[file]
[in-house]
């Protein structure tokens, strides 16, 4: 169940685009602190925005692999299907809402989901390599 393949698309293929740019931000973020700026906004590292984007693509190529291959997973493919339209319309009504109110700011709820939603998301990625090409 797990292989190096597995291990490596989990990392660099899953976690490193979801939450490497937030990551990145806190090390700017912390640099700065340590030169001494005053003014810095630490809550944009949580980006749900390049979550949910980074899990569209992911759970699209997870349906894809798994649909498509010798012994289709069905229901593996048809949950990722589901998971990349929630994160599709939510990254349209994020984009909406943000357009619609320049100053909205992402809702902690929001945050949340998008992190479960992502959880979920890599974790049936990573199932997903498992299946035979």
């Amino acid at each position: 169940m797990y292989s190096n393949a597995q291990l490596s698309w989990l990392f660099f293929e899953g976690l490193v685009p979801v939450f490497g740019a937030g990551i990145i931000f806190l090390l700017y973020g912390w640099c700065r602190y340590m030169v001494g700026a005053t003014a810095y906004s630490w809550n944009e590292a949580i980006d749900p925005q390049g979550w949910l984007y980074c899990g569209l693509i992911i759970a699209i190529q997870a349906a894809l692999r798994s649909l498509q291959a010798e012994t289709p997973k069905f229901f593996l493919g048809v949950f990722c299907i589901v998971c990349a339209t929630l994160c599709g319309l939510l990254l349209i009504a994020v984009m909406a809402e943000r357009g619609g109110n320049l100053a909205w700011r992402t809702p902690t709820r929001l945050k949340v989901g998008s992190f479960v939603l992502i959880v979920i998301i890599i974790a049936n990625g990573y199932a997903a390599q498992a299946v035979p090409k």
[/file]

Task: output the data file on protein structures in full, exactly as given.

[in-house]
């Protein structure tokens, strides 16, 4: 169940685009602190925005692999299907809402989901390599 393949698309293929740019931000973020700026906004590292984007693509190529291959997973493919339209319309009504109110700011709820939603998301990625090409 797990292989190096597995291990490596989990990392660099899953976690490193979801939450490497937030990551990145806190090390700017912390640099700065340590030169001494005053003014810095630490809550944009949580980006749900390049979550949910980074899990569209992911759970699209997870349906894809798994649909498509010798012994289709069905229901593996048809949950990722589901998971990349929630994160599709939510990254349209994020984009909406943000357009619609320049100053909205992402809702902690929001945050949340998008992190479960992502959880979920890599974790049936990573199932997903498992299946035979």
């Amino acid at each position: 169940m797990y292989s190096n393949a597995q291990l490596s698309w989990l990392f660099f293929e899953g976690l490193v685009p979801v939450f490497g740019a937030g990551i990145i931000f806190l090390l700017y973020g912390w640099c700065r602190y340590m030169v001494g700026a005053t003014a810095y906004s630490w809550n944009e590292a949580i980006d749900p925005q390049g979550w949910l984007y980074c899990g569209l693509i992911i759970a699209i190529q997870a349906a894809l692999r798994s649909l498509q291959a010798e012994t289709p997973k069905f229901f593996l493919g048809v949950f990722c299907i589901v998971c990349a339209t929630l994160c599709g319309l939510l990254l349209i009504a994020v984009m909406a809402e943000r357009g619609g109110n320049l100053a909205w700011r992402t809702p902690t709820r929001l945050k949340v989901g998008s992190f479960v939603l992502i959880v979920i998301i890599i974790a049936n990625g990573y199932a997903a390599q498992a299946v035979p090409k």